Pediatric, Maternal/Child Health Case Management



I hope you are enjoying this beautiful summertime! The aftereffects of the CMSA National Conference in June still have me invigorated and excited about our profession. I am honored to take the reins as CMSA National President from the inimitable Melanie Prince. Melanie has been a passionate advocate and fearless leader for our organization. The profession of case management and this organization are the better for having her at the helm for the past 2 years. Thank you, Melanie, for your service to this organization!

The theme for this month’s edition of CMSA Today is Pediatric, Maternal/Child Health Case Management. When I was asked to write the opening article, I said to myself, “Well, there is something I know absolutely NOTHING about. What am I going to write?” As always, when I get into a bind writing something, it’s CMSA to the rescue!

The fabulousness that is the CMSA membership responded to my outreach. Locally, in my own backyard, case managers from Lurie Children’s Hospital responded to give me some perspective from pediatric acute care. In April, I was thrilled to present at the CMSA Inland Northwest chapter in Spokane, Washington, and met a phenomenal team of pediatric case managers from Shriners Children’s Hospital there who are doing incredible work with children with chronic conditions. In my own personal network, I reached out to Dr. Brenda Jones, DHSc, who is my personal go-to for all things maternal/child health. She has been the deputy director of women’s health and perinatal administrator for the state of Illinois Department of Public Health and currently serves as a hospital surveyor for the same through The Joint Commission.

From a maternal/child perspective, there has long been a focus on high-risk obstetrics management and reduction in non-medically necessary/elective cesarean sections. This area has grown to include assessment and interventions for gaps in socials determinants of health, domestic violence, maternal addiction management and mental health management. One study I found, published in 2018, discusses “interconception care,” a strategy to “improve birth outcomes by modifying maternal risks between pregnancies.” An innovative way of thinking that provided the opportunity for assessment, education and intervention to address risks that could lead to future poor birth outcomes (Srinivasan, et al, 2018).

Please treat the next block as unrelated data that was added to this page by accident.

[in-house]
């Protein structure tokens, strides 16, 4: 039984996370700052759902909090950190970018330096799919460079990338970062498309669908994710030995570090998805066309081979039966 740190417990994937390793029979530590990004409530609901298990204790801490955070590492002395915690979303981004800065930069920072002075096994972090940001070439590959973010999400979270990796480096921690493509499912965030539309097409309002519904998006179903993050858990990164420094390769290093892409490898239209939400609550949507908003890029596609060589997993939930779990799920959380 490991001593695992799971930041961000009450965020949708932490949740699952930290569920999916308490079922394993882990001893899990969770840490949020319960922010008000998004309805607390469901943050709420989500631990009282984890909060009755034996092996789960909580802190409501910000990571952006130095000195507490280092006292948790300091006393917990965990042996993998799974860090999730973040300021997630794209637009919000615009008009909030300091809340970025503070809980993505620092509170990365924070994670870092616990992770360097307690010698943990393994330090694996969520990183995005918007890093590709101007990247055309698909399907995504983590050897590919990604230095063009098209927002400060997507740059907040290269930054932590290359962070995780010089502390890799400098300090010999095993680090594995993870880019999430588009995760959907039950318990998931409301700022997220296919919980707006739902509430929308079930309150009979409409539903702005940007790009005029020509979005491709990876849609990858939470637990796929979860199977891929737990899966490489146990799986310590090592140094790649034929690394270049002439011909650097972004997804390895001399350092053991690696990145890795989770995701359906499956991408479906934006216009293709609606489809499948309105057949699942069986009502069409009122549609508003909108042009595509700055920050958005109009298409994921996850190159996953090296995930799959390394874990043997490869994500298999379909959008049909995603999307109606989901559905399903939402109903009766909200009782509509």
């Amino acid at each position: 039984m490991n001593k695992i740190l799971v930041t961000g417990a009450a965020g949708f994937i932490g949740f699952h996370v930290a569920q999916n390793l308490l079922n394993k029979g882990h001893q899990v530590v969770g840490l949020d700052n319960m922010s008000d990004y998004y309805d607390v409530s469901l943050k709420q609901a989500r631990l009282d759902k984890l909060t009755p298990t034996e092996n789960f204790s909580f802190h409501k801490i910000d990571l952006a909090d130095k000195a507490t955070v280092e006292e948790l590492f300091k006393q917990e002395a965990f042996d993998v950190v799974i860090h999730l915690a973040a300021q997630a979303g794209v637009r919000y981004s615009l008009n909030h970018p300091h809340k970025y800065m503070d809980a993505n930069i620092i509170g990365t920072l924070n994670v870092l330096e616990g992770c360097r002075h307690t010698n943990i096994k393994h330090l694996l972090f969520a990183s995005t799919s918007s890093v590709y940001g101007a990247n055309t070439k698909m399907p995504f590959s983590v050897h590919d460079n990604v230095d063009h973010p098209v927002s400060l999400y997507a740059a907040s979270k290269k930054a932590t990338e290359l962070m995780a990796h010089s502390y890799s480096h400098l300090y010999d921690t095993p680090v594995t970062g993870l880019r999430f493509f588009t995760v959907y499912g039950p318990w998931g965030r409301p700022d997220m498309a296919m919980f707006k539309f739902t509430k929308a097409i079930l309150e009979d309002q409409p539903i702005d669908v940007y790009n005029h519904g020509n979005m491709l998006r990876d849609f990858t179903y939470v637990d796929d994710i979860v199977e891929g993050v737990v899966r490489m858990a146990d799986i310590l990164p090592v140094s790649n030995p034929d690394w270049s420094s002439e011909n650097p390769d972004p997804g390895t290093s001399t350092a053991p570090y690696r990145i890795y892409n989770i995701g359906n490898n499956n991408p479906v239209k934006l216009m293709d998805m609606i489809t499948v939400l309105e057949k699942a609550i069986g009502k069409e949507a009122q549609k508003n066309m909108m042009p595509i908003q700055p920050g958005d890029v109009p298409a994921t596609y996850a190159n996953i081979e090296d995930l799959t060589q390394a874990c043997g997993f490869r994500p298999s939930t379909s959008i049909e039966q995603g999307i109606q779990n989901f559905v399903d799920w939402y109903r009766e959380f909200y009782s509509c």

I attended the CMSA Chicago Conference in March 2022 and was treated to two incredible presentations from a pediatric perspective: “Partnering to Safely Transition Medically Fragile Technology Dependent Children from Hospital to Home” and “Pediatric Palliative Care Act: Advocacy in Action.” I often say that case management is the best kept secret in all of healthcare. These two educational opportunities opened my eyes to worlds I had not explored, and I was overwhelmed by the great work being done!

Upon reflection, I realized that while I have never professionally practiced case management in either of these subspecialties, personally, I have, as the advocate for my own child, who was diagnosed with a lifelong condition at the age of 8 years old. He turns 21 this year, and I recall the navigation involved in the early days of determining the mystery diagnosis that evaded us for quite a while through the years of management, age-appropriate patient education that evolved over time, the frequent medication adjustments and now, the transition from pediatric to adult management. Reflecting on that journey simply highlights the absolute need for case managers for these patient populations. I look forward to reading the offerings in this issue to learn about an area that I have not yet professionally experienced.

Kudos to all case management professionals working with these patients! Please enjoy this issue as we shine a spotlight in the excellent work case managers do in the pediatric/maternal child arenas! They are truly “Setting the Standard for Patient Centered Care,” the theme of Case Management Week 2022.


Srinivasan, S., Schlar, L., Rosener, S., Frayne, D., Hartman, S., Horst, M., Bruback, J & Radcliffe, S. (2018). Delivering interconception care during well child visits: an IMPLICIT network study. The Journal of the American Board of Family Medicine, 31(2), 201-210.

Dr. Colleen Morley, DNP, RN, CCM, CMAC, CMCN, ACM-RN, is the regional director of case management for Pipeline Health Systems/Chicago Market. Her current passion is in improving health literacy. She is the recipient of the CMSA Foundation Practice Improvement Award (2020) and ANA Illinois Practice Improvement Award (2020) for her work in this area. Dr. Morley also received the AAMCN Managed Care Nurse Leader of the Year in 2010.



Comments are closed.